By Austin Vaught
Contributing Writer 

Needle exchange program draws questions, little opposition from Carrick residents


August 14, 2018

A new proposal for a needle exchange service in Carrick was met with questions but no contention from residents at last Monday’s meeting of the Carrick/Overbrook Block Watch in the former Birmingham United Church of Christ on Carrick Avenue.

Prevention Point Pittsburgh is looking at the parking lot of the United Methodist Church on Spencer Avenue as a new location for their mobile outreach vehicle in an attempt to make syringe exchange services more accessible to south Pittsburgh neighborhoods. The service would operate on Thursday afternoons.

The Prevention Point program would allow anyone to drop off used syringes and obtain clean needles and materials that encourage safe injection practices and prevent the spread of diseases. Locations are staffed with counselors capable of prescribing the overdose reversal drug Naloxone.

Dr. Karen Hacker, director of the Allegheny County Health Department, introduced Prevention Point at last week’s meeting and said the department has been very supportive of their operation over the years.

“A needle exchange program is not just about giving out clean needles,” Dr. Hacker said. “It’s also about making sure certain diseases aren’t passed.”

Aaron Arnold, executive director of Prevention Point also spoke about the non-profit’s services and the overall mission.

According to Mr. Arnold, Prevention Point provides counseling to individuals on their first visit in order to understand injection frequency and drug use habits. They’re then able to provide program participants with the appropriate quantity of clean needles.

In addition to needle exchange, Prevention Point also offers HIV and Hepatitis C testing, safe injection counseling, and referrals to specialty or primary care resources.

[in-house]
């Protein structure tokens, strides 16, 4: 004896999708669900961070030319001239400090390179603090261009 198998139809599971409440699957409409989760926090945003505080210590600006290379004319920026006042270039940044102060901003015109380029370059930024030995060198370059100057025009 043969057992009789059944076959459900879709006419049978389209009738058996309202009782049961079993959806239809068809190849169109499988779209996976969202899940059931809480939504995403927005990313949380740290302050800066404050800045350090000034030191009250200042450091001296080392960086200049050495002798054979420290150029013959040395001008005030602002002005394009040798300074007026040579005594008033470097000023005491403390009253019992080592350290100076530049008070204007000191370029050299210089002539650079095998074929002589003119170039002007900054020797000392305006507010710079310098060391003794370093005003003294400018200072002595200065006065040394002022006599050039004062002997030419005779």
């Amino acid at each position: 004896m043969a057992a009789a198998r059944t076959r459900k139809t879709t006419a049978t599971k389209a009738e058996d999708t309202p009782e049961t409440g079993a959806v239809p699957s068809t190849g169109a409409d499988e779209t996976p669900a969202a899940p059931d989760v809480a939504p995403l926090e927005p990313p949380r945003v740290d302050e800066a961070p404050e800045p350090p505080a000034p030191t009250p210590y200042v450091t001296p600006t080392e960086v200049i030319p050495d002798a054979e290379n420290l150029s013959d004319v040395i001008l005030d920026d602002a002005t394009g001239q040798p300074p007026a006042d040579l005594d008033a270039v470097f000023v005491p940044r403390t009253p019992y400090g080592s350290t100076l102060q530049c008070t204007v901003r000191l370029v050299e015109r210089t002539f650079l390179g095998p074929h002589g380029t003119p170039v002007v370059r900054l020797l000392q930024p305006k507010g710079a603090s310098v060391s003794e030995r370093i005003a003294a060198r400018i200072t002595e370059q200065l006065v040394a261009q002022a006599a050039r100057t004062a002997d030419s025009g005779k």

Mr. Arnold said demand for Prevention Point’s needle exchange services has grown significantly over the last few years. The service now operates in three locations: East Liberty, Perry Hilltop, and the Hill District.

In 2012, Prevention Point distributed an average of 4,000 syringes per week. As of June 2018 that number has increased to nearly 10,000 syringes per week. The program distributed 475,750 syringes and 3,770 doses of naloxone in 2017.

“Some people look at that as bad news, but I look at it as a good thing that people are coming to use our services, and people are becoming aware of the risks of injecting.” Mr. Arnold said.

Mr. Arnold added while Carrick ranks among the top of county neighborhoods for overdose deaths and 911 calls, it ranks as a middle tier neighborhood for Prevention Point services.

Out of 100 households surveyed throughout Carrick, 65 supported the idea of having a syringe exchange service in the neighborhood.

“We don’t have a site accessible to south Pittsburgh,” Mr. Arnold said. “When we were thinking of places we need to be, it seems like we’re missing a lot of people down in Carrick.”

Mr. Arnold gave the audience the opportunity to provide feedback and several residents posed questions regarding Prevention Point operating procedures and its anticipated impact on the community.

A resident asked if free injection resources would lead to a higher quantity of discarded needles throughout the neighborhood.

Mr. Arnold said data has shown that neighborhoods with Prevention Point services are more likely to see fewer discarded syringes as program participants usually return contaminated needles for proper disposal.

Another resident asked how the presence of Prevention Point on Spencer Avenue would impact surrounding areas of the neighborhood.

Mr. Arnold said that the United Methodist Church on Spencer Avenue was specifically chosen because it’s off of the “main drag” and away from school bus stops. He said that program participants are usually “in and out” and are unlikely to congregate around a location.

Block watch organizer Carol Anthony said residents could be concerned that the presence of Prevention Point may lead to an increase in drug sale activity in the area.

In response, Mr. Arnold said Prevention Point works hand in hand with law enforcement and there has never been an incident that has required police attention. The organization has also never received a complaint from a host community regarding the operation of their services.

“Our residents care so much about getting resources, so they’re self-policing the situation,” Mr. Arnold said.

Prevention Point has already received approval from the church council to use the parking lot. The next step is to seek approval from the Allegheny Health Department, and will then look to take the proposal to city council.

Following the presentation, Zone 3 officer Christine Luffey gave a brief crime report and distributed a handout that detailed 97 police responses to criminal incidents in Carrick and Overbrook between July 2 and August 8.


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